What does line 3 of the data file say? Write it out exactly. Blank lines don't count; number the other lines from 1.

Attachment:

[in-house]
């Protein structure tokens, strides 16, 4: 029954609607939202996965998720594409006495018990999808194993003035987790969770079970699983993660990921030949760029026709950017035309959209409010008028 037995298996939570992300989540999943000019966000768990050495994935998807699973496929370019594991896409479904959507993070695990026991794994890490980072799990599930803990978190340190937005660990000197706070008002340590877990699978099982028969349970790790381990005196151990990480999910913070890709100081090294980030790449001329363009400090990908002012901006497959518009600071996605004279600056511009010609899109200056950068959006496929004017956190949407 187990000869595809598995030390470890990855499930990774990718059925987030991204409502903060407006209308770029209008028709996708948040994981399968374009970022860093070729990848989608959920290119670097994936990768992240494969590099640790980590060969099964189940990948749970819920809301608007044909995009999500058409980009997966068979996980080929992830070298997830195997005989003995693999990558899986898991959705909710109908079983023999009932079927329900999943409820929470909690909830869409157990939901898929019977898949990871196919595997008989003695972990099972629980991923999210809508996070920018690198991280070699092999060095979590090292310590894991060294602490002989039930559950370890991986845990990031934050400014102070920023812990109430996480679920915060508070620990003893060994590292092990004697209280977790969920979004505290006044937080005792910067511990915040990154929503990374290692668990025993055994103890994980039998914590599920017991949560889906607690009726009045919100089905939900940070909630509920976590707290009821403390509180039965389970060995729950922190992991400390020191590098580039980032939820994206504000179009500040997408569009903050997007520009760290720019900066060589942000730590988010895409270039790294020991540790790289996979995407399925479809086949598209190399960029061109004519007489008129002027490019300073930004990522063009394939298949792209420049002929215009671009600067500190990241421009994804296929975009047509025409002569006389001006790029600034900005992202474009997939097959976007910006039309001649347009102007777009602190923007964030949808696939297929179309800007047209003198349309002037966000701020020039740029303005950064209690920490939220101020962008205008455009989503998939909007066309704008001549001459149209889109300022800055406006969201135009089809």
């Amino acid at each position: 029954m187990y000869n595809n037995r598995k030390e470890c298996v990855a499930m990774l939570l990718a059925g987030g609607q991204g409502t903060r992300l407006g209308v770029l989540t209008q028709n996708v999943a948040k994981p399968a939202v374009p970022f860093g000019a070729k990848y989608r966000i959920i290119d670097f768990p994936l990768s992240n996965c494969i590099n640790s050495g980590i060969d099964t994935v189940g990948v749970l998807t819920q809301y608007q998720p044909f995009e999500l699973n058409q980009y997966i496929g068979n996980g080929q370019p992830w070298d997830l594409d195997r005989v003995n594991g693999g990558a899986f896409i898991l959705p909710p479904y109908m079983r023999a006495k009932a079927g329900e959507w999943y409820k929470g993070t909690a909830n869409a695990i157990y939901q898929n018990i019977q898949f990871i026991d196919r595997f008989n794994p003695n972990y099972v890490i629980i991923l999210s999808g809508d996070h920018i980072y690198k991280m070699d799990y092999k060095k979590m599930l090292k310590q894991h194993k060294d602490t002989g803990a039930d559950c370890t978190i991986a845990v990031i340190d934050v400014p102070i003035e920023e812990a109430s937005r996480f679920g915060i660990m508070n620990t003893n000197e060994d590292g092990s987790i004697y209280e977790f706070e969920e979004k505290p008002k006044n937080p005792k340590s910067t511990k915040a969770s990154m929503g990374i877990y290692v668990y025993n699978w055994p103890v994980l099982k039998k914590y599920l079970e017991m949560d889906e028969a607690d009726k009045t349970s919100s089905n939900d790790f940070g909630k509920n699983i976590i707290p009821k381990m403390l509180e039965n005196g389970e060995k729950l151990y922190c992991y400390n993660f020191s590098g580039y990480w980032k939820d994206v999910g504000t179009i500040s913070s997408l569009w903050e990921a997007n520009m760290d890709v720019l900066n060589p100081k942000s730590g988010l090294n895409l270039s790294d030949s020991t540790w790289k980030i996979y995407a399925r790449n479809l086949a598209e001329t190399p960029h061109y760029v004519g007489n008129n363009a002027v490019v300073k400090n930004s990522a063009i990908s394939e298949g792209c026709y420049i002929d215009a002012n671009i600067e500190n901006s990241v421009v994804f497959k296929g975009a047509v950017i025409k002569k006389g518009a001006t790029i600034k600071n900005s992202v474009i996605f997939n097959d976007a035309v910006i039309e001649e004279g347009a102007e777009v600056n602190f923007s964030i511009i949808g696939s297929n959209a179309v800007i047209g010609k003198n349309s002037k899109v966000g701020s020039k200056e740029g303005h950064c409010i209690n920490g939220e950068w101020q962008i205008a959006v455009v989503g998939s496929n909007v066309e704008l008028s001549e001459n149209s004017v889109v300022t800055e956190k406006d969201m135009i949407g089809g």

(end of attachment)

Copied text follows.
């Amino acid at each position: 029954m187990y000869n595809n037995r598995k030390e470890c298996v990855a499930m990774l939570l990718a059925g987030g609607q991204g409502t903060r992300l407006g209308v770029l989540t209008q028709n996708v999943a948040k994981p399968a939202v374009p970022f860093g000019a070729k990848y989608r966000i959920i290119d670097f768990p994936l990768s992240n996965c494969i590099n640790s050495g980590i060969d099964t994935v189940g990948v749970l998807t819920q809301y608007q998720p044909f995009e999500l699973n058409q980009y997966i496929g068979n996980g080929q370019p992830w070298d997830l594409d195997r005989v003995n594991g693999g990558a899986f896409i898991l959705p909710p479904y109908m079983r023999a006495k009932a079927g329900e959507w999943y409820k929470g993070t909690a909830n869409a695990i157990y939901q898929n018990i019977q898949f990871i026991d196919r595997f008989n794994p003695n972990y099972v890490i629980i991923l999210s999808g809508d996070h920018i980072y690198k991280m070699d799990y092999k060095k979590m599930l090292k310590q894991h194993k060294d602490t002989g803990a039930d559950c370890t978190i991986a845990v990031i340190d934050v400014p102070i003035e920023e812990a109430s937005r996480f679920g915060i660990m508070n620990t003893n000197e060994d590292g092990s987790i004697y209280e977790f706070e969920e979004k505290p008002k006044n937080p005792k340590s910067t511990k915040a969770s990154m929503g990374i877990y290692v668990y025993n699978w055994p103890v994980l099982k039998k914590y599920l079970e017991m949560d889906e028969a607690d009726k009045t349970s919100s089905n939900d790790f940070g909630k509920n699983i976590i707290p009821k381990m403390l509180e039965n005196g389970e060995k729950l151990y922190c992991y400390n993660f020191s590098g580039y990480w980032k939820d994206v999910g504000t179009i500040s913070s997408l569009w903050e990921a997007n520009m760290d890709v720019l900066n060589p100081k942000s730590g988010l090294n895409l270039s790294d030949s020991t540790w790289k980030i996979y995407a399925r790449n479809l086949a598209e001329t190399p960029h061109y760029v004519g007489n008129n363009a002027v490019v300073k400090n930004s990522a063009i990908s394939e298949g792209c026709y420049i002929d215009a002012n671009i600067e500190n901006s990241v421009v994804f497959k296929g975009a047509v950017i025409k002569k006389g518009a001006t790029i600034k600071n900005s992202v474009i996605f997939n097959d976007a035309v910006i039309e001649e004279g347009a102007e777009v600056n602190f923007s964030i511009i949808g696939s297929n959209a179309v800007i047209g010609k003198n349309s002037k899109v966000g701020s020039k200056e740029g303005h950064c409010i209690n920490g939220e950068w101020q962008i205008a959006v455009v989503g998939s496929n909007v066309e704008l008028s001549e001459n149209s004017v889109v300022t800055e956190k406006d969201m135009i949407g089809g």